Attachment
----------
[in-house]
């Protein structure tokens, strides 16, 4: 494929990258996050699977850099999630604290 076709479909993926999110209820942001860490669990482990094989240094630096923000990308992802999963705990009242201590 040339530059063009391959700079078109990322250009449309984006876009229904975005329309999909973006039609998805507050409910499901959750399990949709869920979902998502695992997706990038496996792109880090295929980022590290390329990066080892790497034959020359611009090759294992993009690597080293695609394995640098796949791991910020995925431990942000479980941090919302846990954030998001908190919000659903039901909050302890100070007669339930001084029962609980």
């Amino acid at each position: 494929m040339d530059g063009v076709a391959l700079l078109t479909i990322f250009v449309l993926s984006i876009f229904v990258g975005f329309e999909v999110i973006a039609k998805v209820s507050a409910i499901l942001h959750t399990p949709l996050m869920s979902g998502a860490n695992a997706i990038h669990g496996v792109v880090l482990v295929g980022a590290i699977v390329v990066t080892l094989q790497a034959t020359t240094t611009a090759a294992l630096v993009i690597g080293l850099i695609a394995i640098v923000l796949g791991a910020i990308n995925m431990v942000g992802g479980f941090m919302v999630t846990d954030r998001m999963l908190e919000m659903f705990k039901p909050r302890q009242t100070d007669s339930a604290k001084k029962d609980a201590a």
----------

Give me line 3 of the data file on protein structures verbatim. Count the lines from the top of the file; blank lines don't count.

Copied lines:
């Amino acid at each position: 494929m040339d530059g063009v076709a391959l700079l078109t479909i990322f250009v449309l993926s984006i876009f229904v990258g975005f329309e999909v999110i973006a039609k998805v209820s507050a409910i499901l942001h959750t399990p949709l996050m869920s979902g998502a860490n695992a997706i990038h669990g496996v792109v880090l482990v295929g980022a590290i699977v390329v990066t080892l094989q790497a034959t020359t240094t611009a090759a294992l630096v993009i690597g080293l850099i695609a394995i640098v923000l796949g791991a910020i990308n995925m431990v942000g992802g479980f941090m919302v999630t846990d954030r998001m999963l908190e919000m659903f705990k039901p909050r302890q009242t100070d007669s339930a604290k001084k029962d609980a201590a």